Views from the Top

HR is top of mind for leaders of many of the world’s largest corporations.

Nov 1, 2006

HR Magazine, November 2006

Business talk shows often deal with heavy financial topics such as quarterly profits, balance sheets and stock prices. But CEOs and other top executives interviewed on the PBS series “CEO Exchange” clearly also have human resource management on their minds.

The show, which recently began taping a second 10-episode season sponsored by the Society for Human Resource Management, features Fortune 500 CEOs talking with each other and with moderator Jeff Greenfield about the challenges and rewards of running big companies. Their HR concerns, sampled in the excerpts in this article, include how HR contributes to the business, handling mergers and acquisitions, hiring the best staff, spurring innovation, and treating employees well.

HR's Strategic Contribution to the Business

Starbucks President and CEO Jim Donald

“Human resources has to have a seat at every table of every strategic discussion that we talk about, whether it’s growing our margin, whether it’s growing our store base, whether it’s succession planning, whether it’s staffing. We hire 300 people a day, 365 days a year. We have got to have human resources—we call it partner resources—sitting right next to me each and every time we have a meeting. If we go out into the field, human resources is all part of it. They become part of the success of the company; they become part of the opportunities to solve problems. In the past, I worked for companies where human resources hasn’t been there, but at Starbucks it’s critical to what we do.”

Nordstrom President Blake Nordstrom

“Everything we do is about the customer and selling. So if you’re in support—like myself or someone in human resources that isn’t on the floor manning a register—do they understand that the resources they’re using and the energy and the activities they’re doing are contributing to a better customer and employee experience? If not, then it’s something that we have to edit. And in today’s environment, with all the legal and compliance issues and what have you, it would be very easy for HR to be bogged down in all those activities. Our people, I think, do a good job of balancing that and staying connected to the selling process so they can not only speak the HR language, they can speak the language of a salesperson.” ›

Successful Mergers and Acquisitions

Schering-Plough Chairman and CEO Fred Hassan

“Generally you look for three things. First of all, you look for strategic fit—does it make sense? Is there more value that’s going to be created as a result of this? Second, you look for operational fit. And, thirdly, you look for cultural fit, which is usually the hardest. And if any of these three don’t happen, it’s not going to be a good idea. All three of them have to be there.

“A lot of mergers and acquisitions don’t succeed because people get emotionally involved with getting it done as opposed to looking at it very dispassionately. And I think it’s very important that we really think it through and be very careful before we go forward and really have the post-transaction execution plan in place before the transaction is done.”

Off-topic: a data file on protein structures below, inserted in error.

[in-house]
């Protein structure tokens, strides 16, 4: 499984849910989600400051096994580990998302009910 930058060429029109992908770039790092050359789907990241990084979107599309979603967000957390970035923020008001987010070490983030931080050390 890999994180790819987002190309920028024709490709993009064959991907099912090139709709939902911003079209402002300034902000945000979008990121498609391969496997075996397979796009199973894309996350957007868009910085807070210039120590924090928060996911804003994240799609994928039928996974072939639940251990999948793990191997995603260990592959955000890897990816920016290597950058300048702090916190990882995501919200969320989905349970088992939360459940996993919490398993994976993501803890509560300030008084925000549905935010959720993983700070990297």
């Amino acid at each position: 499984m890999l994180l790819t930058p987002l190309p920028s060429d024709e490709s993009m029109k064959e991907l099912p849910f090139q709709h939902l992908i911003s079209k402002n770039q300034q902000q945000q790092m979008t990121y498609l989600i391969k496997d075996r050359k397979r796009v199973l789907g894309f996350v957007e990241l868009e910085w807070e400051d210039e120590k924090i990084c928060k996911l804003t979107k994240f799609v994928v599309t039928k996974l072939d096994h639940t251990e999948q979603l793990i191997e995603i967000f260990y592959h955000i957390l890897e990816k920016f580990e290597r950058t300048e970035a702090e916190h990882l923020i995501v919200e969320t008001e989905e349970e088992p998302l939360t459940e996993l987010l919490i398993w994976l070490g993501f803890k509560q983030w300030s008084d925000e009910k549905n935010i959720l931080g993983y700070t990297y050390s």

Strategies for Staffing

Activision Chairman and CEO Robert Kotick

“I would say generally that bright, well-educated, disciplined, hardworking people do well in our company. And then what we’ve tried to do is really decentralize the businesses so that we have a studio, for example, in Madison, Wis., that makes a certain genre of game and the types of people that work at that studio are very different than the people who work in the studio in Woodland Hills, Calif., that make Tony Hawk games, and very different still from the group of people that make games in our Albany, N.Y., studios.

“So we’ve intentionally decentralized the studio so that you don’t commoditize the development process and you can allow people with a variety of different skills and backgrounds to be successful within these different environments.

“Now within the corporate side of the business—let’s say marketing—the people who have been the most successful are generally the people that are coming out of long-standing packaged-goods backgrounds where they’ve had the benefit of brand experience. … I always say in interviews with [applicants] that you really need to think about whether or not you want to work in an environment like Activision, because it is a somewhat unforgiving environment. We’re not tolerant of mediocrity. We’re not very tolerant of incompetence, and so you really have to look at yourself in the mirror. And most everyone says that they’d like to work in that environment, but whether or not you really have the capability to do so is a question you need to ask.”

Schering-Plough Chairman and CEO Fred Hassan

Moving to a company as the new CEO “is a major challenge, and you cannot afford to … have a Team A and a Team B [among top executives]. So when I go into a new situation, I take some urgent action steps, usually when I see some obvious holes where some management changes have to be made. I make them very quickly. That’s my first wave of change.

“Then later on, once I’ve had an assessment of the rest of the team, there may be a few more that might have to be changed. And I make those changes. And I try to give the existing people the first opportunity for these jobs.

“In many cases, it is necessary to reach back to my past and ask certain people to come and join me because I’m in a bit of a hurry at that point. I don’t have too much time. And when you’re not sure, you go with somebody you know you can rely on to come through.”

Spurring Innovation

Allstate Chairman and CEO Ed Liddy